Time Out says
Performer Mitch Jones eats himself in this one-man show
Sometimes, St Kilda’s Theatre Works feels like a laboratory, a place for experiment and trial; if the results are not entirely satisfactory, there is still a sense that something valuable is being tested, that something fine might come from the crucible of theatrical thought. Mitch Jones’s Autocannibal is precisely this kind of work, developmental and unfinished, maybe, but also chock full of ideas. It’s the kind of work that gives Melbourne its reputation for considered, influential independent theatre.
It opens on Jones hanging upside down, his leg bent to create an inverted triangle. It’s a direct invocation of the Tarot’s Major Arcana card The Hanged Man, a symbol of Promethean self-sacrifice and spiritual equilibrium. But this hanged man is as much a warning as an archetype, a damning allegory of global inaction and human greed. It seems fitting that our future is in the hands of a dangerous clown, dishevelled and desperate.
We are told in voiceover that the world is collapsing, and that bans on “human product” have been lifted; it’s disturbing, if nowhere near the baroque disaster porn of Caryl Churchill’s Escaped Alone, recently seen at Red Stitch. Jones cuts himself loose from that position as the Hanged Man with a saw, plummeting into the dark, but soon we see him shuffling around the space, running Sisyphus-like up a pole, drinking his own sweat. He’s a creature of disgusting habits and base compulsions, a smeared and sooty parasite of the apocalypse.
He’s also highly sexual. He is forever grabbing his crotch or thrusting it about; at one point, he fashions a plastic bag full of garbage into the general outlines of a female, and fucks it till the contents start to spill over the floor. It’s a nasty image, and speaks to the lowest urges driving us long after our humanity has been leached. In fact, the show itself is daringly sexual, as if John Waters had gotten hold of the I Am Legend script and drawn his own perversities from it. We don’t see much of that kind of sexualised behaviour on our stages, and it feels refreshingly frank and unsanitised.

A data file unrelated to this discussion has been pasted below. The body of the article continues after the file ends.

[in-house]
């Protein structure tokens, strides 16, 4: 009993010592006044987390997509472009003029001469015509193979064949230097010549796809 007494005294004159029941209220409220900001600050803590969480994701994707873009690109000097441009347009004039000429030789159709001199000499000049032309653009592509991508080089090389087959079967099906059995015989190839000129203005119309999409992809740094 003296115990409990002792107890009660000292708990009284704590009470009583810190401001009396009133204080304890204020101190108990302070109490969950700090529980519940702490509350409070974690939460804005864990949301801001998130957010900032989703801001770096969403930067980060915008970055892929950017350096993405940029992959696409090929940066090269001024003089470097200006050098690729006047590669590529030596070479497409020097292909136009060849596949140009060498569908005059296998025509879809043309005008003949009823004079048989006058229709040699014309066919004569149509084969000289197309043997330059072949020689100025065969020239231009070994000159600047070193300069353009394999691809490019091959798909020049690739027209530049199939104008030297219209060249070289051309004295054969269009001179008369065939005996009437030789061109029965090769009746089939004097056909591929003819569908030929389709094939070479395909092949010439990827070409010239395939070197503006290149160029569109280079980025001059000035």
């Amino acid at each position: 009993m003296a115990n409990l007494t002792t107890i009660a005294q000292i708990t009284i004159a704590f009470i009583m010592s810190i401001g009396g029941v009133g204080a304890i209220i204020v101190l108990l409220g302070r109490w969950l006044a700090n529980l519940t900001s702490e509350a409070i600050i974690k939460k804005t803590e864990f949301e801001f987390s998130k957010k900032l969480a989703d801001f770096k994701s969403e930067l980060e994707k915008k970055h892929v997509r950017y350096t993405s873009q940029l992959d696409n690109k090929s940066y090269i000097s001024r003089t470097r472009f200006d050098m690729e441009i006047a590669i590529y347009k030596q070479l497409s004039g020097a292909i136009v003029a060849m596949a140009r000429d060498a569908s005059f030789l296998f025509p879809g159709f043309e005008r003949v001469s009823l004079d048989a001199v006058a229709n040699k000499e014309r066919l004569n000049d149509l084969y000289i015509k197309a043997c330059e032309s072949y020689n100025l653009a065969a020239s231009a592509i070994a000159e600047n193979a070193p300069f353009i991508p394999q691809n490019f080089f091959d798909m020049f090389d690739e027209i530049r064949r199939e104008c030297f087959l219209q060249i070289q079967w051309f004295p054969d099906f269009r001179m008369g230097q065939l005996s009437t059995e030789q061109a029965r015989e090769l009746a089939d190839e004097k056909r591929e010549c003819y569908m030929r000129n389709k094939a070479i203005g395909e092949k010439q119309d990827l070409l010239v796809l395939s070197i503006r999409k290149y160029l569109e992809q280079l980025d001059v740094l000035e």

Director Masha Terentieva might have something to do with that. She’s a circus performer herself, originally from St Petersburg, and has a long association with the kind of European clowning we rarely see in Australia. In fact, some of the work’s most assured moments are pure clowning, executed sublimely. One sequence involves single word commands spoken by a computerised voice, which Jones reacts to in increasingly hilarious ways. “Explain” becomes “argue”, which morphs into “preach” and then “doubt”. The precision and discipline of the physical comedy is impressive.
Autocannibal is full of cleverly articulated moments such as these, as well as some arresting imagery. At one point, Jones has his head stuck in a brown stocking, his arms elongated by stuffed stockings, and the light – along with his slow-mo movements and an expression of vague dismay – conjures something out of 1980s space horror. A moment with a blowfly tilts pure farce into something murkier and genuinely distasteful.
The piece moves into a kind of low-level gorefest, as Jones begins to amputate parts of himself – in an echo of that opening sawing – in a way that is funnier than it is disturbing. This is a little disappointing, especially when the work dissolves into the sort of gruesome gag that brings to mind Edward Gorey or Tim Burton’s short story collection, The Melancholy Death of Oyster Boy. The final note is more cutesy than creepy, and tends to reduce the impact of the message. But make no mistake, this is a work of great potential, performed by a skilled and immensely likeable performer, under the direction of a clowning expert. It’s an experiment worth witnessing.